Recent Articles By Dave Hamilton [RSS]
Cirque du Mac is happening on Friday, March 28th, 2014 and this time... this year... this party goes to eleven! (or maybe 11:30 if we're all feeling energetic!). That's right, folks, we've partied through a decade of Cirque du Mac together and now it's time to celebrate that win. Cirque will, of course, have something for everyone (well, everyone who likes to have fun, that is).
I returned from vacation today to find that last week Buffalo introduced not one but three new router models that all include the über-flexible DD-WRT open-source firmware. Long-time MacGeekGab listeners know I'm a huge fan of DD-WRT, as it allows me to run enterprise-grade services like a VPN server, multiple VLANs, QoS, shell access and more on my consumer routers ... at consumer router prices. The only issue with DD-WRT is the hoops one must typically jump through to get it installed on unsupported routers. Buffalo has taken the pain (and risk) out of that process by pre-installing – and supporting – the DD-WRT firmware for you.
Buffalo's WZR-1750DHPD is a dual-band (and dual-core CPU) router with the same (or more) range and speed as Apple's latest AirPort Extreme, and now includes DD-WRT to allow you access to way more features than you'll ever get from Apple. With an MSRP of $189.99 you'll see this selling for less than that shortly. For those who want to save some money and still go dual-band (albeit not 802.11ac), the $109.99 WZR-600DHP2D is coming soon, as is the $59.99 single-band WHR-300HP2D. All will run DD-WRT, making these my new favorite routers to recommend.
Heading to Macworld/iWorld or SXSW this month? Then hop on board quickly with this Trade Show Survival Kit our deal folks have put together. First inside the kit is the AViiQ Portable Power Bank. This is capable of pushing out 2A of iPad-fueling power and has TWO USB ports, so you can charge two iPhones at the same time. I used this exact model on vacation last week and it rocks. Then, dig deeper in the box and find the Karma 4G HotSpot. This battery-powered hotspot delivers average speeds of 3-6Mbps and allows up to 8 devices to connect simultaneously. No contract, and just $14/GB when you need it. Check it out. Deal ends in three days, after which the price jumps from $99 to $159.
Sign-up between now and Monday for this fantastic course being offered through our deal partners at Stack Social. You'll learn XCode 5 and Objective-C and build 14 iOS 7 apps through the course of your training. Normally this course is $499 but if you sign up in the next 3 days it's all yours for just $59 (yep, an 88% savings!). Start a new hobby or change your career (or, if you're lucky, both!) by signing up today. All you need is a Mac capable of running Snow-Leapord (or later).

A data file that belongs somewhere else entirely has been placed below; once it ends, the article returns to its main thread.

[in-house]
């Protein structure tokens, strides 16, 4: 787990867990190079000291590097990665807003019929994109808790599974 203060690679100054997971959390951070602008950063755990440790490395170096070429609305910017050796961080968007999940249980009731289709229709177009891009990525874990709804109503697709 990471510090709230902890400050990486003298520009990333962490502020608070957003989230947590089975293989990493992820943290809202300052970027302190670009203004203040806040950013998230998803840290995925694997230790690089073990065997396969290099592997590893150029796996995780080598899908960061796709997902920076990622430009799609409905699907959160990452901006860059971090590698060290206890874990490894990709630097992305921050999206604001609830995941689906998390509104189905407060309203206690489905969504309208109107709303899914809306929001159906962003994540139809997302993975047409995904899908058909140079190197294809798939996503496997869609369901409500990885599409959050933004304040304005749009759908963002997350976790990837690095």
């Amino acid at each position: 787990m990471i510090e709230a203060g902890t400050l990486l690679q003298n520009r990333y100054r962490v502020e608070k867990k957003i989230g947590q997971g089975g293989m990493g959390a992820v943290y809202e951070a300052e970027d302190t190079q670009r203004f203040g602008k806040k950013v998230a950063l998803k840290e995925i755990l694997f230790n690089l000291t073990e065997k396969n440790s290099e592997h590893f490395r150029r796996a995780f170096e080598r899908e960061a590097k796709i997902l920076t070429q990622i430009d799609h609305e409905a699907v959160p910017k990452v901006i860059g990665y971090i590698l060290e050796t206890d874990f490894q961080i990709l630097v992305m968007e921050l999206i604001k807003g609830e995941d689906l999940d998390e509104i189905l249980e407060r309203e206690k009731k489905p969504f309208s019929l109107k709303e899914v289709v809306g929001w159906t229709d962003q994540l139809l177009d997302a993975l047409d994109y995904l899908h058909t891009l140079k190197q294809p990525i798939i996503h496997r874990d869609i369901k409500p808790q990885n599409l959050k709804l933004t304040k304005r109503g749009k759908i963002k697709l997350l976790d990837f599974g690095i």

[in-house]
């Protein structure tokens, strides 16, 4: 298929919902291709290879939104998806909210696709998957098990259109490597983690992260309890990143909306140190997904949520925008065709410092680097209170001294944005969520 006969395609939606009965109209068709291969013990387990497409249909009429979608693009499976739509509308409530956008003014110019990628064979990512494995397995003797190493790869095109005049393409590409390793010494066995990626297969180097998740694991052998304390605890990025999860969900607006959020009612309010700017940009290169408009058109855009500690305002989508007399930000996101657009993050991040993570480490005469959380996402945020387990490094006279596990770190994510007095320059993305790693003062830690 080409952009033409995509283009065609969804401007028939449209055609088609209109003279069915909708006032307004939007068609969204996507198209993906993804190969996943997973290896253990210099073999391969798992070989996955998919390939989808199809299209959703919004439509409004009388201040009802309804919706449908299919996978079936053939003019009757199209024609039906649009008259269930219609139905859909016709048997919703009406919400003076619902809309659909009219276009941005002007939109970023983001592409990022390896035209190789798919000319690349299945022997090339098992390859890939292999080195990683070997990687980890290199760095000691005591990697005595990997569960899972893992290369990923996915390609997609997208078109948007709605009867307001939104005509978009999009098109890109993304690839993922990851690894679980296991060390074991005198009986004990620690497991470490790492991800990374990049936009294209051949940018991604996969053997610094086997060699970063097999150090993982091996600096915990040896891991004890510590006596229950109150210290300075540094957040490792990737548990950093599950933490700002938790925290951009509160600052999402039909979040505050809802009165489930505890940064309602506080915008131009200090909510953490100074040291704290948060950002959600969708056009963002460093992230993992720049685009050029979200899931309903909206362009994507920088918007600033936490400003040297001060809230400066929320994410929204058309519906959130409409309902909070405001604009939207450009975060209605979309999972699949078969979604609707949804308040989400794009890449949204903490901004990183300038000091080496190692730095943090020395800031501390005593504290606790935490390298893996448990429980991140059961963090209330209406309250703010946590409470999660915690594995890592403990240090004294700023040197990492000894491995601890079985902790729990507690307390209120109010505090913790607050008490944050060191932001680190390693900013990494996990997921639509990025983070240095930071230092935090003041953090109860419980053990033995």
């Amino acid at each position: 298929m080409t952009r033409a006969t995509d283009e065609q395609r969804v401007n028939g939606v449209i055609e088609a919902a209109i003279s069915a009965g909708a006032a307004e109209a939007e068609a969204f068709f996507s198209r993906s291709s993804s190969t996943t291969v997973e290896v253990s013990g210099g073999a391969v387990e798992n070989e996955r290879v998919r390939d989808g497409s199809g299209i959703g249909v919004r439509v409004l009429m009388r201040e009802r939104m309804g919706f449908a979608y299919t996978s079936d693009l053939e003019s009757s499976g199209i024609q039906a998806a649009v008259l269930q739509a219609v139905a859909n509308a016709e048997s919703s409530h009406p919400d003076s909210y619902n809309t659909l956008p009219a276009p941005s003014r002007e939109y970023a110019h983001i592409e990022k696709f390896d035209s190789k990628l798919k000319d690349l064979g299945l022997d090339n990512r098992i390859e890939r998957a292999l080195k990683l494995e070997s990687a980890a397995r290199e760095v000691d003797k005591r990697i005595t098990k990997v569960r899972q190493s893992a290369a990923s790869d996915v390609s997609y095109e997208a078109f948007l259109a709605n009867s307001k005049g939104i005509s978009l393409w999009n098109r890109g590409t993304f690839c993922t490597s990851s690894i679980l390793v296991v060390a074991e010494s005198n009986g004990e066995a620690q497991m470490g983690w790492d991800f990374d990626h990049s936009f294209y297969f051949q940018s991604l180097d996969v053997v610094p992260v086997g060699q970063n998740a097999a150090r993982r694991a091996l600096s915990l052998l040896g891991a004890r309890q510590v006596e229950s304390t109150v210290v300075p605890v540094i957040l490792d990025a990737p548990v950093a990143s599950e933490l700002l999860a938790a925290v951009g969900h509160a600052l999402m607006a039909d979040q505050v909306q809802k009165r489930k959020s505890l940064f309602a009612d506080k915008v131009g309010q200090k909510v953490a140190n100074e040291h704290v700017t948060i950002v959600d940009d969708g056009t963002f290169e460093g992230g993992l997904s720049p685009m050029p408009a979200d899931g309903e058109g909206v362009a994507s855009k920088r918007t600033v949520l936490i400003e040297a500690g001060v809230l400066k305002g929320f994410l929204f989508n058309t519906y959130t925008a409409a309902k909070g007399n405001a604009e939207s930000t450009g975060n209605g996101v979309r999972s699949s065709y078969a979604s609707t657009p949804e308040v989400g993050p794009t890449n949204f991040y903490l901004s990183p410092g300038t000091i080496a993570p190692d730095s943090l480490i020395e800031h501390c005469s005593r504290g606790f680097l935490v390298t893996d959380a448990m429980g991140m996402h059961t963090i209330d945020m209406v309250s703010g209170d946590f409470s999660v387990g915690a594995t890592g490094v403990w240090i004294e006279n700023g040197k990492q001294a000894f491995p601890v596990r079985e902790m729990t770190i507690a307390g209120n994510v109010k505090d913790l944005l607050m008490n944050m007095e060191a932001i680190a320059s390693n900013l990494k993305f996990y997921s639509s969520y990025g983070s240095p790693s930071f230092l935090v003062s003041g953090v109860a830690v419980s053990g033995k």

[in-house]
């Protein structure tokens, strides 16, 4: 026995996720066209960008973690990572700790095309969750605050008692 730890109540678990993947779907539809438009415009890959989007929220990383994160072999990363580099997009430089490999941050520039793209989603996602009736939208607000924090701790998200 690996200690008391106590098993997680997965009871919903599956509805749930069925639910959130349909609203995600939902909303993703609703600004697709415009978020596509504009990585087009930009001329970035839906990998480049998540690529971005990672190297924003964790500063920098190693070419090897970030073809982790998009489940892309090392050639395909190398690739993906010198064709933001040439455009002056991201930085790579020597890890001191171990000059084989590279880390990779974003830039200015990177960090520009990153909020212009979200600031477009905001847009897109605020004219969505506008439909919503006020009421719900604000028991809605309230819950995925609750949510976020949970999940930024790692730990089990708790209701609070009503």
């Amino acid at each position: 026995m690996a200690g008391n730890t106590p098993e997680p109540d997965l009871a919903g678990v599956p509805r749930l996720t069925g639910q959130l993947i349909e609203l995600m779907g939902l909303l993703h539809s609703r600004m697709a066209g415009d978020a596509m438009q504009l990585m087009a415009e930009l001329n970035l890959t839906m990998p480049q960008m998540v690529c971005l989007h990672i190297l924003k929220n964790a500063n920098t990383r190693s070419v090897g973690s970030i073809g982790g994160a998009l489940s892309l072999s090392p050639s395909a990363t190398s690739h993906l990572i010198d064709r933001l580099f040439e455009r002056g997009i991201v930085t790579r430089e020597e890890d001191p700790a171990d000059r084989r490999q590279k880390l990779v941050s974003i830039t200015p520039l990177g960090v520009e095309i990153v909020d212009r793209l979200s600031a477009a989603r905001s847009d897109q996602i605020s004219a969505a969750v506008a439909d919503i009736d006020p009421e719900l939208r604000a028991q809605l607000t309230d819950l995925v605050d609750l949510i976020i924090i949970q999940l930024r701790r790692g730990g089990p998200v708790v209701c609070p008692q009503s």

Our deals partners at StackSocial have put together quite the bundle for us today. Focused on photography and design, this bundle will appeal to users of all levels. FaceFilter 3 lets you apply skin and lens effects, SnapHeal (is amazing! and) lets you literally remove pesky objects (like people!) from photos, Focus uses liveBlur to highlight the important parts of your photo, ColorStokes lets you add selective color to black and white images, and Marked 2 lets you get live previews while writing in Markdown! Also included in the bundle are FX Photo Studio, Live Interior 3D, Sparkbox and a collection of high-quality vector graphics from Vectorain. Unless you already have all of these apps buying the bundle just makes sense!
On June 15, 1983, Steve Jobs gave a talk at the Aspen Design Conference in Aspen, Colorado. He was, as usual, his visionary self, predicting things like ubiquitous portable email, the iPad, wireless networking, and more (the full speech is available for your listening pleasure). He used an Apple Lisa to manage a six-projector setup and, after the speech, conference organizers asked Jobs for something they could include in a conference-themed "time tube" (because tubes are cooler than capsules): after brief contemplation Jobs surrendered his Lisa's mouse and into the time tube it went. Since then the time tube was lost to, well, time. Time and re-landscaping. Lost, that is, until National Geographic's Diggers did what they do, and they found it. And yes, the mouse was there, in tact and pristine. Thanks to CNET for publishing the video.
Rain Design's iSlider earned high marks when TMO's own Nancy Gravley reviewed it last year. This unique iPad stand can hold any model iPad in landscape, portrait or reclined modes, and folds up to travel quite well, too. Now you can get yours and save $10 in the process. With free shipping, this is the best price we've found, and we're told supplies are limited.
A common issue plaguing long-time iOS developers is the desire to merge the free and pro versions of an app, instead utilizing in-app purchases, while still preserving existing users' paid-for features. Apple doesn't make it obvious how to accomplish this, but our friends at DigiDNA have found a creative solution using free in-app purchases.
Sometimes gems pop up, and this one exists in the form of six minutes of geek bliss. Woz (Apple employee #1), Daniel Kottke (technically employee #12, but really was the first paid employee of Apple in the garage), and Rod Holt (employee #5) chat through the very early days of Apple, including Woz's point-to-point soldering techniques, blowing up a few things, and where to put the solder when you don't have a third hand. This is truly a captured moment of three old friends losing themselves in the pure geekiness of it. Awesome.